And so therefore, he was required by this Roman census to go back to his ancestors hometown, the town of Bethlehem. But you may not know this, we know that Joseph was a descendant of David, but you may not realize that Mary was also a descendant of David. There are two different genealogies for the Lord Jesus given in the Bible, one in Matthew's gospel, one in Luke's gospel, one's for Joseph and his line, one's for Mary and her line. And what we discover is that Joseph was a descendant of David through David's son Solomon, while Mary was a descendant of David through David's son, Nathan. So both his mother and his father were descendants of David and returned to the city of David for their registration, which is where their baby was born. Now, none of this was a coincidence. None of this was an accident. Remember we said that our Savior was a promised Savior and his birth in Bethlehem fulfilled two promises that God made about the Messiah in the Old Testament.
Let me show them to you. Promise number one is that the Messiah would be of the house and of the line of David. 2 Samuel 7, God said to David, When your days are over and you rest with your fathers, I will raise up your descendant who will come from your own line, David, and I will establish the throne of his kingdom forever.
God repeated this promise in Isaiah 11 one. He said a branch will arise from the stump of Jesse. Who was Jesse? David's father.
Right. And the Spirit of the Lord will rest on him. Righteousness will be the belt around his loins and faithfulness the belt around his waist. The point is that God promised that the Messiah would be David's direct descendant, which indeed he was both through Joseph and through Mary. But there was another promise God made about the Messiah that Jesus' birth in Bethlehem fulfilled. And that is promise number two that the Messiah would be born in the city of David, Bethlehem.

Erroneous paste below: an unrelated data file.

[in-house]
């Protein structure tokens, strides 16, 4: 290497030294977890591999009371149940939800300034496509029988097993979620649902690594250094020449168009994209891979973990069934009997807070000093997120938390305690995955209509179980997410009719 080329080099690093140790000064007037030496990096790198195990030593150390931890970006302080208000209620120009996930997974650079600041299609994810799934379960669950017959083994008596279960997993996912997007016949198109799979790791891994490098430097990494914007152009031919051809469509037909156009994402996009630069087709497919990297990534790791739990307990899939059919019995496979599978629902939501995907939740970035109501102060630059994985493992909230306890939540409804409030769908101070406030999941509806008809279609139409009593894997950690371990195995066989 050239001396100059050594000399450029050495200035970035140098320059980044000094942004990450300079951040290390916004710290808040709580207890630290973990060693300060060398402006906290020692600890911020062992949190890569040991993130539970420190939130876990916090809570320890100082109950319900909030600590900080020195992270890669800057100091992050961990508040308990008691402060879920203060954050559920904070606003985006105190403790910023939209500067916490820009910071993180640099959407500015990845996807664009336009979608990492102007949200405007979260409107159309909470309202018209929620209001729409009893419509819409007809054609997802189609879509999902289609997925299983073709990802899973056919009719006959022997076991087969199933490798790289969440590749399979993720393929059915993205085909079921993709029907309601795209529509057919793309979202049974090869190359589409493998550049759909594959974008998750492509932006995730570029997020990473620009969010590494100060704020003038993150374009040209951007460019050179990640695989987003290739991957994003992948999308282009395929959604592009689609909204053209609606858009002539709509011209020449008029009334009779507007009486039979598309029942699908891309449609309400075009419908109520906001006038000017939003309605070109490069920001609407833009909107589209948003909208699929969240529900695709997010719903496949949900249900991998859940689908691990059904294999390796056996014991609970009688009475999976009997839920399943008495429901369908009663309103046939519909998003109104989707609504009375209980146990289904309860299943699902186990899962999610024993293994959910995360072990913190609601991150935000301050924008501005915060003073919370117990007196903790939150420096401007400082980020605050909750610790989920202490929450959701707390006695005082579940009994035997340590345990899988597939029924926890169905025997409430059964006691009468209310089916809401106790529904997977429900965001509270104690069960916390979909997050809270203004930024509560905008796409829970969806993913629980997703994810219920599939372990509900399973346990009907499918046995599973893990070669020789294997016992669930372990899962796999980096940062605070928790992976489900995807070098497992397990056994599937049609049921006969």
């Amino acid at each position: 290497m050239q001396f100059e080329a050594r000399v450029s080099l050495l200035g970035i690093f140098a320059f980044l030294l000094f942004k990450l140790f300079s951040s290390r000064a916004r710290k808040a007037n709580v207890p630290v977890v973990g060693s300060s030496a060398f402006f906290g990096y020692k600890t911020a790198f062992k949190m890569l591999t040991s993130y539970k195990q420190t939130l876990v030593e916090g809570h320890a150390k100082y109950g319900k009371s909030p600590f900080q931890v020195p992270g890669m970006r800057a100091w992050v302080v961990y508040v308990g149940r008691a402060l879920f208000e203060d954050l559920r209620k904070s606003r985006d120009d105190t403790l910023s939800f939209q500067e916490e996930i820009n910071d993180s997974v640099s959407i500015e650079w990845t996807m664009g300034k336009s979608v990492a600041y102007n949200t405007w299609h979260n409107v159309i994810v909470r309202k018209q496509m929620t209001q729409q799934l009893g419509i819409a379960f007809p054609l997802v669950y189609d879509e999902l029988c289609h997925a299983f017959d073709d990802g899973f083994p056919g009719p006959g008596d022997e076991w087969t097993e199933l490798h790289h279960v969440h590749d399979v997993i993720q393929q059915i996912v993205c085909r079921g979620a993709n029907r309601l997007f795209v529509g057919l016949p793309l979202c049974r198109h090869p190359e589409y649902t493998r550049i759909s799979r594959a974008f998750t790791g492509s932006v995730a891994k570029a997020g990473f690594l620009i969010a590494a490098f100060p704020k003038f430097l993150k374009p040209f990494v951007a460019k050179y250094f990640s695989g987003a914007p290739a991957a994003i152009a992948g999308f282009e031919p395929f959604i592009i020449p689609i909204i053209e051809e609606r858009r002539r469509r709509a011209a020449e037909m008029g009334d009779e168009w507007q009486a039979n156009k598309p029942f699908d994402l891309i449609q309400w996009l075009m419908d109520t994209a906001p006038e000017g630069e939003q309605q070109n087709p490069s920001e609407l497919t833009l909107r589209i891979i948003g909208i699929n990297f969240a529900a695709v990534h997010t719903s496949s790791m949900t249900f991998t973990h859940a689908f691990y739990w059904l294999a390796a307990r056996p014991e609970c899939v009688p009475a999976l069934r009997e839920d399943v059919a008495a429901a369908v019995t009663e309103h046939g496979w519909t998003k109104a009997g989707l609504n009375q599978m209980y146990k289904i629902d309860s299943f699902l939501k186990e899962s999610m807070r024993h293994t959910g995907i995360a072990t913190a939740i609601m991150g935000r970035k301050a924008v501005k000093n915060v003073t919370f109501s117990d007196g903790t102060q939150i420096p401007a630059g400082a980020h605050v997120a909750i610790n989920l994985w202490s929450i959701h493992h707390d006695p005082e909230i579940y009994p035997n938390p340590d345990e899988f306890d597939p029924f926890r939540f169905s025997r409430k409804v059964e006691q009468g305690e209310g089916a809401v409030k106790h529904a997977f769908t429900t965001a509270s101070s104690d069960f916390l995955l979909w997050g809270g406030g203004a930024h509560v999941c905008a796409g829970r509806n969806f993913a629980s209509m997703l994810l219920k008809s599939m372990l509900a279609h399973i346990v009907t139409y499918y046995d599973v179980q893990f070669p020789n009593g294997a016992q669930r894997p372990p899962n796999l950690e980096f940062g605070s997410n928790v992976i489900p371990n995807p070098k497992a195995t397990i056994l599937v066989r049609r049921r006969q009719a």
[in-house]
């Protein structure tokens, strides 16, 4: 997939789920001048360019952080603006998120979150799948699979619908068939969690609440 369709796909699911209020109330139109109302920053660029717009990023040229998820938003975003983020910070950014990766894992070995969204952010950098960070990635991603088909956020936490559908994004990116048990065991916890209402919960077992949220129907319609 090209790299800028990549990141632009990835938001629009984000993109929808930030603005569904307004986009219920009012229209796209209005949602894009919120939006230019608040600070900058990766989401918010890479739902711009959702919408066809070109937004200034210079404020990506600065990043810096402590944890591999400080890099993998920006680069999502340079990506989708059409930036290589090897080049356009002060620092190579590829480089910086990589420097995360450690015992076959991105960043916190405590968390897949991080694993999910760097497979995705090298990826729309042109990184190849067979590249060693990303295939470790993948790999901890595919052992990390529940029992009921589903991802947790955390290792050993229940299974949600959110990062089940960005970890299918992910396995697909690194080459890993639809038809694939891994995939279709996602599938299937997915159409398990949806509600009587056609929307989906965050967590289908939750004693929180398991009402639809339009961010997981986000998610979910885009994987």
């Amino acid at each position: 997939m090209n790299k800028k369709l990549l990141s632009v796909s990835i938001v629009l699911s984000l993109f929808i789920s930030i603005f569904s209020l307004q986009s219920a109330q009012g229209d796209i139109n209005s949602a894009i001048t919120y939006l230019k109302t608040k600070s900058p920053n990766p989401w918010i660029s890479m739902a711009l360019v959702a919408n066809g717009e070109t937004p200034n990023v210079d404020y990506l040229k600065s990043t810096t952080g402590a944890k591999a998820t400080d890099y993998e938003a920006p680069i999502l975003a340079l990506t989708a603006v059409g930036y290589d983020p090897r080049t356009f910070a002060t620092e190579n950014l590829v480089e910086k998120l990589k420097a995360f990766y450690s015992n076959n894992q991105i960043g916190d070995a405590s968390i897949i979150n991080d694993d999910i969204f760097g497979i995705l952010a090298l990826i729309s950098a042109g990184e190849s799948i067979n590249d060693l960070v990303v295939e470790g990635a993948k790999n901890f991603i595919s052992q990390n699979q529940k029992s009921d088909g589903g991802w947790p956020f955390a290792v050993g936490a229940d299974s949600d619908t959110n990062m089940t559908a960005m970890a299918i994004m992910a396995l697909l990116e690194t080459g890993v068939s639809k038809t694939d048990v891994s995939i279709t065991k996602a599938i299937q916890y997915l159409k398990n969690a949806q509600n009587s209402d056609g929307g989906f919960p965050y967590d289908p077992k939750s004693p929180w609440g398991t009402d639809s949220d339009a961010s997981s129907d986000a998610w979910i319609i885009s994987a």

Micah chapter 5 verse 2 in the Old Testament says, But you, Bethlehem, out of you will come forth the one who will be ruler over Israel, whose origins are from old, from ancient times. He will shepherd his flock and they will live securely, for his greatness will reach to the ends of the earth. And God kept this promise too, didn't he?
Yeah? Even though he had to discombobulate the entire Roman Empire and move people all over the Roman Empire for this census, hey, there was no problem. God knew just what he was doing. That was the only way to get Mary and Joseph from Galilee to Bethlehem so this child could fulfill the promise that God gave that the Messiah would be born there in David's city. In fact, God made over thirty promises in the Old Testament about the birth, the life, the ministry, the death, and the resurrection of the Lord Jesus Christ. And God fulfilled every one of them, kept every one of those promises with absolute and perfect precision. The bottom line is that in over thirty ways, our Savior was a promised Savior. But number two, not only was he a promised Savior, but he was also a personal Savior. Remember what the angel said to those shepherds. The angel said, for today in the city of David, there has been born for who?